The Alternative to Love
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Top Customer Reviews
The simple truth is that 'Alternative To Love' is a masterpiece.
I already own 'Lapalco' and 'One Mississippi' but I always felt that they were patchy affairs.One or two songs on either album hinted at Benson's talent but over all there were too many half tunes to contend with.
On 'Alternative To Love', Benson really gets it right.
The songs are more straight forward power pop than before.
Musical highlights are many.I especially love the title song 'Alternative To Love'.It's great to hear layer upon layer of harmonies and great guitar work.The harmonica solo is a big bonus as well.I also love 'Biggest Fan'.It's the work of a genius.The keyboard (I think it's a Moog or a Melletron ?) dominates the track.Other highlights for me would be 'Flesh And Bone'.It's a nice melancholic track. Benson achieves the right mix of sadness and joy.
Any non-believers out there should listen to 'I Feel Like Myself Again' to dispel any nagging doubts about this man's genius.This song is an anthem to the power pop generation.It's a song similar to 'Surprise' by Semisonic - an uplifting song about finding your confidence again.A wonderful wonderful optimistic track - everything a power pop song should be.
I was doing a bit of research on this album and I found out that Benson recorded the album and then handed the tapes over to the producer with the instruction to 'fill out' the sound.This was a masterstroke.Read more ›
Frankly, it's easy to see how Jack White from the White Stripes claims Benson as an influence with quirky, bouncy tunes like the title track "Alternative to Love" peppering this release. Although Benson's music is pop devoid of the blues-aping garage rock that defines the White Stripes, Benson and White are kindred souls in terms of their oddball nature. Both essentially write quirky pop songs; Benson's are more complex. Consider Benson to be the Rubik's Cube to the White Stripes' Whack-A-Mole.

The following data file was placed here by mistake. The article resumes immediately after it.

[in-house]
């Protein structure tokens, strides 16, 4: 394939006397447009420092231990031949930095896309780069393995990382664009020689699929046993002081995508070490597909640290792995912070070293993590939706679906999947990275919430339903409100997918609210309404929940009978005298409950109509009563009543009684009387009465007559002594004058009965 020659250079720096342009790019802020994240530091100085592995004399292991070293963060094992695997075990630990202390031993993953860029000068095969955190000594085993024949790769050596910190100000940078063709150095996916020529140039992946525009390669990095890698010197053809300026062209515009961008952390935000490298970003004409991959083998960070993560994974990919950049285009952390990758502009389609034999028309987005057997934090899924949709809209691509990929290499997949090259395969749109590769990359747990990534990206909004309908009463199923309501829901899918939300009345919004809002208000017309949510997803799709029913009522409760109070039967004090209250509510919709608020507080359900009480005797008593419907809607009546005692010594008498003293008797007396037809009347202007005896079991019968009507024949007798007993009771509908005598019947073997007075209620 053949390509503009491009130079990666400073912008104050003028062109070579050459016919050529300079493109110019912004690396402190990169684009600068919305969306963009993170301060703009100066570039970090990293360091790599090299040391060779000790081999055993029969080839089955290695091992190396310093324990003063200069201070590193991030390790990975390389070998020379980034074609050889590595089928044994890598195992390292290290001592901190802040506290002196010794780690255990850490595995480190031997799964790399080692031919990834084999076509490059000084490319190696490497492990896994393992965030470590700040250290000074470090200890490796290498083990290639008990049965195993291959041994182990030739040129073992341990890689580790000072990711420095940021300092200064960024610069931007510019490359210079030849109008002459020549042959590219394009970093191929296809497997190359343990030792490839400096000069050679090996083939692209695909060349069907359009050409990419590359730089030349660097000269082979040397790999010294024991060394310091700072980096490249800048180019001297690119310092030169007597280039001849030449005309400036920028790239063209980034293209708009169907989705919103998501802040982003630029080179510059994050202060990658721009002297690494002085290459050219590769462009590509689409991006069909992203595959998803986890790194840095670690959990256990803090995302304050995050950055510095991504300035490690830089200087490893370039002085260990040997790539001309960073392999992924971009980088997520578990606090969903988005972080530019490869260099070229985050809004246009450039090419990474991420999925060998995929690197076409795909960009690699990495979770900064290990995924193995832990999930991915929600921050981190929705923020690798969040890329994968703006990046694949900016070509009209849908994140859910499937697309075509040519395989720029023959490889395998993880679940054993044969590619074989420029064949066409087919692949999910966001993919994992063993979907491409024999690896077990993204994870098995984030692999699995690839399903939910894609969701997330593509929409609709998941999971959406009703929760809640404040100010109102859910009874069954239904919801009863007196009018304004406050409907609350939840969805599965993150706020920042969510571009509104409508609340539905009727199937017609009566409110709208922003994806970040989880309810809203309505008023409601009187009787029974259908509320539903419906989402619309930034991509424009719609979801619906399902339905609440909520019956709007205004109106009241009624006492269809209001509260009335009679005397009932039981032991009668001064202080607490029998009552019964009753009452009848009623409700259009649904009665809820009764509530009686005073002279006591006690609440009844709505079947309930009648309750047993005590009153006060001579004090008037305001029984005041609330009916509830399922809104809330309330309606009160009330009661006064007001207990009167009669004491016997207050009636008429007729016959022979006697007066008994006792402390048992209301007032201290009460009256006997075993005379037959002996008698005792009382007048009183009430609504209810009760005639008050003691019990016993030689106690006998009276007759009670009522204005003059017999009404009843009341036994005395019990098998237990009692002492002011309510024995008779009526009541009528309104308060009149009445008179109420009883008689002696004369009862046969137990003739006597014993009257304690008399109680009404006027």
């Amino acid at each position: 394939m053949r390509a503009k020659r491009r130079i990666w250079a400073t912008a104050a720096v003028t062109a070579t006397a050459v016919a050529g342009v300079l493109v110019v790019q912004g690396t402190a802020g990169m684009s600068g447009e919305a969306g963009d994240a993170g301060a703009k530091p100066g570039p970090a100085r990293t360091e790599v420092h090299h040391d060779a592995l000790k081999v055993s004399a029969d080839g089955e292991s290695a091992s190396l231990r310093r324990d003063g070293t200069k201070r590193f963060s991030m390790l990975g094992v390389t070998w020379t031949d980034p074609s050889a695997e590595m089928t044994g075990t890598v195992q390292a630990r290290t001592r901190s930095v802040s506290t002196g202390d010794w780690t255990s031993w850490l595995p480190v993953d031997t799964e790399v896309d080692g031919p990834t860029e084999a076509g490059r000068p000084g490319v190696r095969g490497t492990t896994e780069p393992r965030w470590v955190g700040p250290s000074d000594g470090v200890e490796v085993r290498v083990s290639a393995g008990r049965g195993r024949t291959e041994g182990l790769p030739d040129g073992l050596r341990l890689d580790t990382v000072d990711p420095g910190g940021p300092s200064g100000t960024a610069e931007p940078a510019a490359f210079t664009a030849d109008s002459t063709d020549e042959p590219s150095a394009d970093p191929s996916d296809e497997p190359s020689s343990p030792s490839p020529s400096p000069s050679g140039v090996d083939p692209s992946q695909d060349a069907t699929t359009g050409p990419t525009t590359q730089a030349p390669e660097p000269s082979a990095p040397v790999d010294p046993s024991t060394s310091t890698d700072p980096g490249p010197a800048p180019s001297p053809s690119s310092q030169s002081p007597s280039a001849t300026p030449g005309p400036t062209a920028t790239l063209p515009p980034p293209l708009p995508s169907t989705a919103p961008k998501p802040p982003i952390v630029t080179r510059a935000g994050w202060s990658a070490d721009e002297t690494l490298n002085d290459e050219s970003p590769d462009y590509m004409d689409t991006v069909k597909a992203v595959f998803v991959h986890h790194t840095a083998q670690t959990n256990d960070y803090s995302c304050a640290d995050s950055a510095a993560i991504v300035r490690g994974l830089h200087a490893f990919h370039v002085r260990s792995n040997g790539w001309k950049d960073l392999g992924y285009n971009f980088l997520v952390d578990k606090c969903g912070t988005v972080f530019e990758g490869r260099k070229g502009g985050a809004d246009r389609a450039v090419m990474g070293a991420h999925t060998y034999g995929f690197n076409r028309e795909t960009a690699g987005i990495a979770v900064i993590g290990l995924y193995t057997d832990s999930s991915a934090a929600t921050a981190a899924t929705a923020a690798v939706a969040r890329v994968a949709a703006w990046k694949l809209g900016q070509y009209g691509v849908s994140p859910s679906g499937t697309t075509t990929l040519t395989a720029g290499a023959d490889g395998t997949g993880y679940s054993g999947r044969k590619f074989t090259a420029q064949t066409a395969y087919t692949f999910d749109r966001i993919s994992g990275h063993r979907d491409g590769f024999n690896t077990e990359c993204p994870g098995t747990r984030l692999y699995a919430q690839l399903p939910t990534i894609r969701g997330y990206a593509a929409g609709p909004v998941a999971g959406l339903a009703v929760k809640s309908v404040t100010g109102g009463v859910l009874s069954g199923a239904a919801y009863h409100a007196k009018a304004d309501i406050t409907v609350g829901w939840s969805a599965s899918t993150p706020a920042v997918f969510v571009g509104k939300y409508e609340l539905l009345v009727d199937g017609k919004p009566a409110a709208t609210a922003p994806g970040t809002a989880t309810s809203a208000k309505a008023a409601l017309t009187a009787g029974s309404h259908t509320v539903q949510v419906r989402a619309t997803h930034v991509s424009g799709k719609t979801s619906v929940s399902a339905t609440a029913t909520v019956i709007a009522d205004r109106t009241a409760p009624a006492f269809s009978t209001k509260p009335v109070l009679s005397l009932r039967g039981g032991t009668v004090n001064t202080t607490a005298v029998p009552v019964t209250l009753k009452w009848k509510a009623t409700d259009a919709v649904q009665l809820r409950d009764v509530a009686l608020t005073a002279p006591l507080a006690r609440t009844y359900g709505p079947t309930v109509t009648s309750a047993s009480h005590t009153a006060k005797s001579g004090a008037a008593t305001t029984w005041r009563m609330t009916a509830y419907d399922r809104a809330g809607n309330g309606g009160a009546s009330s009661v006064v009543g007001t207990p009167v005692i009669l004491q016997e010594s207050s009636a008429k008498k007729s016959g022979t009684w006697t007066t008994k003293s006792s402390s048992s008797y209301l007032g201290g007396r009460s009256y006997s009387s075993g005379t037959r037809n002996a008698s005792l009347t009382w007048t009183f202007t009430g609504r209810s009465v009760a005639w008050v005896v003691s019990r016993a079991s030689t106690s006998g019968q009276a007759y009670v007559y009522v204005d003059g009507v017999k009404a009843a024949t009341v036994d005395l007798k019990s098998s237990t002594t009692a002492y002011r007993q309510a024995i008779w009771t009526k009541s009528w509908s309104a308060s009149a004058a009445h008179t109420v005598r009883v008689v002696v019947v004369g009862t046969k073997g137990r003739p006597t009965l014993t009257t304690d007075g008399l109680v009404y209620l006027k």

Four strong tracks open the disc: "Spit It Out"'s restrained guitar strums and twee sound effects give way to a soaring jack-in-the-box chorus; "Cold Hands (Warm Heart)" is a twinkling headbobber in the fine tradition of popsmiths everywhere; the straightforward "I Feel Like Myself Again" with its backhand-to-the-face chord changes and yet another singalong chorus demand the listener's attention, and the aforementioned title track sounds like the soundtrack to furry little animals dancing in a forest somewhere. If that scenario bothers you thematically, just mentally cut the chorus out and paste it over a Tarantino torture scene. There, that's better.Read more ›
Most Recent Customer Reviews
One of my favorite artists. Excellent singer-songwriter.Published 14 months ago by Throwbacks Collector
If you are looking for something really good and have never listened to Brendan Benson, get all four of his albums. Read morePublished on March 22, 2012 by nanook599
This disc came up in the best of 2006. Certainly it is in my top five. Always wanted to have a listen but had no access to the net. Read morePublished on April 4, 2007 by D. Parle
This CD is one of the few that my husband and I both love. Highly recommended!Published on January 15, 2007 by Sadie
This stuff isn't that good. There are a couple Cars-eque rockers that are cool but other than that I don't see what the big fuss is about? Read morePublished on August 31, 2006 by The Ox
The main reason i bought this cd was because i had read that it was co-produced by Jack White of the White Stripes, and that Benson would soon be starting a side-band with White. Read morePublished on January 11, 2006 by daniel
Brendan Benson is a breath of fresh air. From the opening offering of power pop delight (Spit It Out), to a whimsical tribute to his love for The Monkee's on the title track, this... Read morePublished on January 7, 2006 by T-Bone
I'd never heard of Brendan Benson until I heard him on NPR's All Songs Considered. I was instantly hooked! Read morePublished on November 15, 2005 by R-Bro
Each decade has a handful of power pop icons to call its own, each working from the template that the Beatles and the Who constructed in the '60s, adhering to that melodic,... Read morePublished on June 24, 2005 by Argyllsox